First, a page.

38. Genie • Approach • Apply a pre-built Generalized Hidden Markov Model (GHMM) of the canonical eukaryotic (mammalian) gene. • The model includes information about: • Average length of exons and introns. • Compositional information about exons and introns. • A neural-net derived model of splice junctions and consensus sequences around splice junctions. • Splice junction information can be further improved by including results of homology searches.

  39. Genie • Output • Likelihood scores for individual exons • The set of exons predicted to be associated with any given coding region. • Information regarding alignment of the predicted coding region to known proteins from homology searching. • Genie is approximately 60-75% accurate on eukaryotic genomes.

  40. Actual gene structure: Initial Prediction by Genie: Genie Example

  41. Sequence homology alignments: Corrected prediction: Genie Example

  42. Disadvantages: No organism-specific training is possible. Works best on mammalian genomes, not other eukaryotes. Reliance on homology evidence can result in oversight of novel genes unique to the organism of interest. Genie • Advantages: • Extraneous predicted exons can be eliminated based on evidence from homology searches. • Likelihood scores provided for each predicted exon.

  43. Fgenes • Approach • Identifies putative exons and introns. • Scores each exon and intron based on composition. • Uses dynamic programming to find the highest scoring path through these exons and introns. • The best-scoring path is constrained by several factors including that exons must be in frame with each other and ordered sequentially.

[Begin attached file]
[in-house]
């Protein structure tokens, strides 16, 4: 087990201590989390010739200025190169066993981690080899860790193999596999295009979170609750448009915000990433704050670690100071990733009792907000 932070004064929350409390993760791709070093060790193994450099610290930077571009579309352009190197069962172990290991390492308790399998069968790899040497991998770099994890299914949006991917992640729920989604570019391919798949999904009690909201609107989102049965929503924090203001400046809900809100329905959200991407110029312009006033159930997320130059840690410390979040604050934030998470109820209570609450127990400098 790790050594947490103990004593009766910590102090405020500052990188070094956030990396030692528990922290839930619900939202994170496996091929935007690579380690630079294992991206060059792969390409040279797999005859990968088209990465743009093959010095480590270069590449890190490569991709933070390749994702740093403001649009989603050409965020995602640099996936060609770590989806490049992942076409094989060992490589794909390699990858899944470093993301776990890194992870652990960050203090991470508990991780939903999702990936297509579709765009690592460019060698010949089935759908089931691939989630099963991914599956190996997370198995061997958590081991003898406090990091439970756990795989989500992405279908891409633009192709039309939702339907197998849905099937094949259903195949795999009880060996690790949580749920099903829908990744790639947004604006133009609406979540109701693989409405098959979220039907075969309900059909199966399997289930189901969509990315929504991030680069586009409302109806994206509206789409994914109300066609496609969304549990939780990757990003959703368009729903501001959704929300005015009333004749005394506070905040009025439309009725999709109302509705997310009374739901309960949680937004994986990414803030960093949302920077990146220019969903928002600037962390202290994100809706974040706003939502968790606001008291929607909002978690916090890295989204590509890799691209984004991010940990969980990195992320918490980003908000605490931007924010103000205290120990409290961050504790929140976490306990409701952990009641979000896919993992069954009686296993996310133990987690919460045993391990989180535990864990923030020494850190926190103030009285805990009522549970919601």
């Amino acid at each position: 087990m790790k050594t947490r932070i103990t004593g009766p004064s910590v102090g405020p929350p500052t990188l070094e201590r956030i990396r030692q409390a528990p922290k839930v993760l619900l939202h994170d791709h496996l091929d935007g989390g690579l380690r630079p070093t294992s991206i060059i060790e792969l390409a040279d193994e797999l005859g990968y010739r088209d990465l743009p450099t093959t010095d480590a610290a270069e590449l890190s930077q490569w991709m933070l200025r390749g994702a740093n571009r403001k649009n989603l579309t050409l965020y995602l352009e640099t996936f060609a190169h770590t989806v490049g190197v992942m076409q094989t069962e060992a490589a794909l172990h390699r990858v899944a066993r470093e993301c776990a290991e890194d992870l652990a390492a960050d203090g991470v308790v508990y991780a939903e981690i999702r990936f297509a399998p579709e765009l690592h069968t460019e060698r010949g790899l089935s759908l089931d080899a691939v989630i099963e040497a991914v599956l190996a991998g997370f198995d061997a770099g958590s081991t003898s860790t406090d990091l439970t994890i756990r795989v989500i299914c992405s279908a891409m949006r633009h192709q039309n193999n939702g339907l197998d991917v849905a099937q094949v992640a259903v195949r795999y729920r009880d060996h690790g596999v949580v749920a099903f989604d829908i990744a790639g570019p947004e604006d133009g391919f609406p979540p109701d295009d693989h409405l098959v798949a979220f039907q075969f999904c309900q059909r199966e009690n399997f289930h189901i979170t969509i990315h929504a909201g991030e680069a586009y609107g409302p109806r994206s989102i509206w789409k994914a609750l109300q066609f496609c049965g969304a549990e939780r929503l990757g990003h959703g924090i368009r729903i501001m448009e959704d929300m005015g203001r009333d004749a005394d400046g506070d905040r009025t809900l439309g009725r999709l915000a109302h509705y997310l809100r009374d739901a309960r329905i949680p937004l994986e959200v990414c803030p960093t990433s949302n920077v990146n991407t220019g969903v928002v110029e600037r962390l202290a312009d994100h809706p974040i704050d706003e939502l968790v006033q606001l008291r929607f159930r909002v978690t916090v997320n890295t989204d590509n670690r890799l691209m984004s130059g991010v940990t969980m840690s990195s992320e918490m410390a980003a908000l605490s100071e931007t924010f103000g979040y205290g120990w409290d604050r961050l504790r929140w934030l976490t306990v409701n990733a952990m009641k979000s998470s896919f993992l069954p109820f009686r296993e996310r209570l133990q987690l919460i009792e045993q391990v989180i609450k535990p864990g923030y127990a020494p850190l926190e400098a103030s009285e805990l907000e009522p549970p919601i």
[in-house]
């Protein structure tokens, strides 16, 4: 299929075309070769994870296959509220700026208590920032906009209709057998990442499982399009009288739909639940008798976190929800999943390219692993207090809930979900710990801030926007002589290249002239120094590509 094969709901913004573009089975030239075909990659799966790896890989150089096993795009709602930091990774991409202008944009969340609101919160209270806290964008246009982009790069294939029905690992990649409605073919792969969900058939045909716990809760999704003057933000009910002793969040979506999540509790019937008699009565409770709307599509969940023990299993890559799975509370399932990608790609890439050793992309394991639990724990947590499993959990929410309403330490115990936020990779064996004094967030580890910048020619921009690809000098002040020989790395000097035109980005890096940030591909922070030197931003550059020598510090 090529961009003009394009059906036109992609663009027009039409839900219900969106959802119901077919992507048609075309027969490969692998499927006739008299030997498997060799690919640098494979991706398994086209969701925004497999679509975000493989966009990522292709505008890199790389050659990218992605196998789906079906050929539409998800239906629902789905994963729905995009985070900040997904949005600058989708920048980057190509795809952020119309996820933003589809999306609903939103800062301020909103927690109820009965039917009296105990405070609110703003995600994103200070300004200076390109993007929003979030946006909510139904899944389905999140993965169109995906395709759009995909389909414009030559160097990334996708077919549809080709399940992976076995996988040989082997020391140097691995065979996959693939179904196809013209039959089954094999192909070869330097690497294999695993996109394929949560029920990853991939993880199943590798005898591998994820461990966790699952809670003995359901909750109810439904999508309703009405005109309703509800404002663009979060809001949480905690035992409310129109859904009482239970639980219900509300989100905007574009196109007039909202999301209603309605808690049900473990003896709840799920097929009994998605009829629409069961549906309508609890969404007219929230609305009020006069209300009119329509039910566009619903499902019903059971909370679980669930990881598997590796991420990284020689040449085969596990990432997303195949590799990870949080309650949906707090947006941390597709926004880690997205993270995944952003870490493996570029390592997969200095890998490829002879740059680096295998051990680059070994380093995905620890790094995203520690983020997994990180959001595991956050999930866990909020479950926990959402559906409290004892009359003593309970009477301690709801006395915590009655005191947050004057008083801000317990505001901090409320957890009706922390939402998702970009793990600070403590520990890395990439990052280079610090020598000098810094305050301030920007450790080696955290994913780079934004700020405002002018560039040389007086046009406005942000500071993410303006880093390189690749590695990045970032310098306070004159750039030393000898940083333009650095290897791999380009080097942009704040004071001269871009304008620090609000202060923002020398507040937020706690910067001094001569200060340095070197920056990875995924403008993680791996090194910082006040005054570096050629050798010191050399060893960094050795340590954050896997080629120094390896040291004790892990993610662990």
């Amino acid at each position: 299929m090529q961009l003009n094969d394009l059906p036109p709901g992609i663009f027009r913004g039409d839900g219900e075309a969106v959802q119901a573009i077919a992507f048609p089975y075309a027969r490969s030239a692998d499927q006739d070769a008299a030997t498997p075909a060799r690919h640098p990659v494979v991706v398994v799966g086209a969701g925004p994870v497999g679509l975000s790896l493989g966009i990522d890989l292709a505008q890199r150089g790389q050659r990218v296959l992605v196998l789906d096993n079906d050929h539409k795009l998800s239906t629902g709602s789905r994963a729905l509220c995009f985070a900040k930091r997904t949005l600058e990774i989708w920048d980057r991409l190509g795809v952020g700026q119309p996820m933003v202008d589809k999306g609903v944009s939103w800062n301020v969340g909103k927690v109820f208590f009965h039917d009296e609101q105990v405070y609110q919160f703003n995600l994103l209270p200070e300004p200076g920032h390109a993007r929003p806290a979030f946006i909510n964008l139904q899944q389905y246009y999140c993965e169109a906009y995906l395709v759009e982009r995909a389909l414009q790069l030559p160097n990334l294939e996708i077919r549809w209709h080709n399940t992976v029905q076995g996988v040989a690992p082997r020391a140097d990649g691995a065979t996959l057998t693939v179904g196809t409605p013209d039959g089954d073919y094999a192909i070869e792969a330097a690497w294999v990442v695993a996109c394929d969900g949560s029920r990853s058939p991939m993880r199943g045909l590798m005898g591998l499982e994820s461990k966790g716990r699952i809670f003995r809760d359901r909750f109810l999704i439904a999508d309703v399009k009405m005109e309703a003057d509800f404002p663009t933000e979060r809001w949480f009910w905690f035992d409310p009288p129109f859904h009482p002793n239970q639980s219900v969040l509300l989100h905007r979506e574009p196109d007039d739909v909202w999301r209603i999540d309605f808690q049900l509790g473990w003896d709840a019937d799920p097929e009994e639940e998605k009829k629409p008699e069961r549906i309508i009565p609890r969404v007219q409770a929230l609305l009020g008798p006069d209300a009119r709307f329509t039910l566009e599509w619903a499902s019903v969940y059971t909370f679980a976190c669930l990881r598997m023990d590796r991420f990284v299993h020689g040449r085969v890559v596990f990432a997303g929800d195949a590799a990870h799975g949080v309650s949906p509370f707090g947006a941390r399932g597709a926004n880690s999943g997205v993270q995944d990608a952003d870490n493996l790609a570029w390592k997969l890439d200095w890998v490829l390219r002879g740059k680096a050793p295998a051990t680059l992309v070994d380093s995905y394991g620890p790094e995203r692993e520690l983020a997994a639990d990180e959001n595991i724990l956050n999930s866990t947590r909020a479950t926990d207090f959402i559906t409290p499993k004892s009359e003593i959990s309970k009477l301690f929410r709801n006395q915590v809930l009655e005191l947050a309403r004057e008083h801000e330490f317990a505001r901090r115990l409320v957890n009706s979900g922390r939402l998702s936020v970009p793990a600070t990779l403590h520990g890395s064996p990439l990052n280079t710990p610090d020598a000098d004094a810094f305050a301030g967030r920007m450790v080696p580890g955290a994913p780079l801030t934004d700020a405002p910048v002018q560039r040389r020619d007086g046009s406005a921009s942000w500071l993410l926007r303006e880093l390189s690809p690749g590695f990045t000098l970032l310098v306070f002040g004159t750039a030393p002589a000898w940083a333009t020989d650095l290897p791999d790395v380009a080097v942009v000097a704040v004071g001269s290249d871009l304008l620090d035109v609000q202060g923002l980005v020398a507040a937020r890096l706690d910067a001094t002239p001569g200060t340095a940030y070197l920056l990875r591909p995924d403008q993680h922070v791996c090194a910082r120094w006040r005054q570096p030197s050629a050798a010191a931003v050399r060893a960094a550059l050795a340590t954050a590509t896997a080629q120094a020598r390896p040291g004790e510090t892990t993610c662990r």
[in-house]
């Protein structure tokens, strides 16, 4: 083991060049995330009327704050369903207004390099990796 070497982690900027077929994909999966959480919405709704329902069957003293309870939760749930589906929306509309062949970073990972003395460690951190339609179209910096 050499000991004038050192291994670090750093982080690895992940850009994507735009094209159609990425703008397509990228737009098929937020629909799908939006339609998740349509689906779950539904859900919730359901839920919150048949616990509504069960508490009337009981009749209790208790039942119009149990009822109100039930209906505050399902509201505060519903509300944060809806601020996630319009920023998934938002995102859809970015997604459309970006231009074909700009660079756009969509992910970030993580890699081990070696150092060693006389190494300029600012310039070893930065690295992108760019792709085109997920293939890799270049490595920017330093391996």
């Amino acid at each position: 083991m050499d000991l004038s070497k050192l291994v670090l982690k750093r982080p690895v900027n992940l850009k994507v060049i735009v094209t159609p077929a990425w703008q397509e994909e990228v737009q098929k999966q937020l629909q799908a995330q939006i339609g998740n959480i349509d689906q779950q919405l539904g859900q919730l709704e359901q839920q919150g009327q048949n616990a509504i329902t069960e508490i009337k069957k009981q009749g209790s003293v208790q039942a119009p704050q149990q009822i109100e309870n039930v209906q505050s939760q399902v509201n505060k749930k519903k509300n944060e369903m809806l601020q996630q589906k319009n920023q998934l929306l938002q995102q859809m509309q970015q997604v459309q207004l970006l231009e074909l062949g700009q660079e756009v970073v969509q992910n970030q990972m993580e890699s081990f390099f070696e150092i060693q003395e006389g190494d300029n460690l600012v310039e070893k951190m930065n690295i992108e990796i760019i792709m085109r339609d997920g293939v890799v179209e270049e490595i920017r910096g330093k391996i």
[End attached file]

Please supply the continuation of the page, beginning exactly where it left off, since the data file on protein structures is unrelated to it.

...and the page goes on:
44. Fgenes • Output • Gene structure derived from best path through putative exons and introns. • Alternative structures with high scores. • Fgenes is about 70% accurate in most mammalian genomes.

  45. Initial predicted exons and scores: Fgenes Example Actual gene structure:

  46. Initial gene structure prediction: Final gene structure prediction: Fgenes Example

  47. Disadvantages: User cannot train models. Only human model-based version is available for unrestricted public use. Fgenes • Advantages: • Alternative gene structures are reported. • Also attempts to identify putative promoter and poly-A sites.

  48. Genscan • Approach • Models for different states (GHMMs) • State 1 and 2: Exons and Introns • Length • Composition • State 3: Splice junctions • Weight matrix based array to identify consensus sequences • Weight matrix to identify promoters, poly-A signals and other features.

  49. Genscan • Output • Gene structure • Promoter site • Translation initiation exon • Internal exons • Terminal exon (translation termination) • Poly-adenylation site • Genscan is 80% accurate on human sequences.

  50. Disadvantages: User cannot train models nor tweak parameters. Identification of initial exons is weaker than other kinds of exons. Promoter identification can be mis-leading. Genscan • Advantages: • Most accurate of available tools. • Excellent at identifying internal and terminal exons • Provides some assistance in identifying putative promoters